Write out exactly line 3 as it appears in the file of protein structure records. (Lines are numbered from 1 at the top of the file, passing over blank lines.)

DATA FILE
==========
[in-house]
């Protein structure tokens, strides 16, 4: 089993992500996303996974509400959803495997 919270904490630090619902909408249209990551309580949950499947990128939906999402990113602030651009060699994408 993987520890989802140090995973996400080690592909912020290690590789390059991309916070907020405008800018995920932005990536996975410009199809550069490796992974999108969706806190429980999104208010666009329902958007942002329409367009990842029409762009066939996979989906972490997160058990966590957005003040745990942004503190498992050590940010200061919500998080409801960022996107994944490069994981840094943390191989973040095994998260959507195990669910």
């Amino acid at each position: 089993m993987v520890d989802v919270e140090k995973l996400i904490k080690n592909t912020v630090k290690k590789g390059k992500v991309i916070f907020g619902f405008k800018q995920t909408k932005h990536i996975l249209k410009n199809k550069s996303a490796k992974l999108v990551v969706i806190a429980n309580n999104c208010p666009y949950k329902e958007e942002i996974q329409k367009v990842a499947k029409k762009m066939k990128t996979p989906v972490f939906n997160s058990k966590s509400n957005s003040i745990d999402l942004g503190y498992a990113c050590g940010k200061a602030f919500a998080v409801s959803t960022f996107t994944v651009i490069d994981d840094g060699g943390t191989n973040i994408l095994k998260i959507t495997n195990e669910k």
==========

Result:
């Amino acid at each position: 089993m993987v520890d989802v919270e140090k995973l996400i904490k080690n592909t912020v630090k290690k590789g390059k992500v991309i916070f907020g619902f405008k800018q995920t909408k932005h990536i996975l249209k410009n199809k550069s996303a490796k992974l999108v990551v969706i806190a429980n309580n999104c208010p666009y949950k329902e958007e942002i996974q329409k367009v990842a499947k029409k762009m066939k990128t996979p989906v972490f939906n997160s058990k966590s509400n957005s003040i745990d999402l942004g503190y498992a990113c050590g940010k200061a602030f919500a998080v409801s959803t960022f996107t994944v651009i490069d994981d840094g060699g943390t191989n973040i994408l095994k998260i959507t495997n195990e669910k």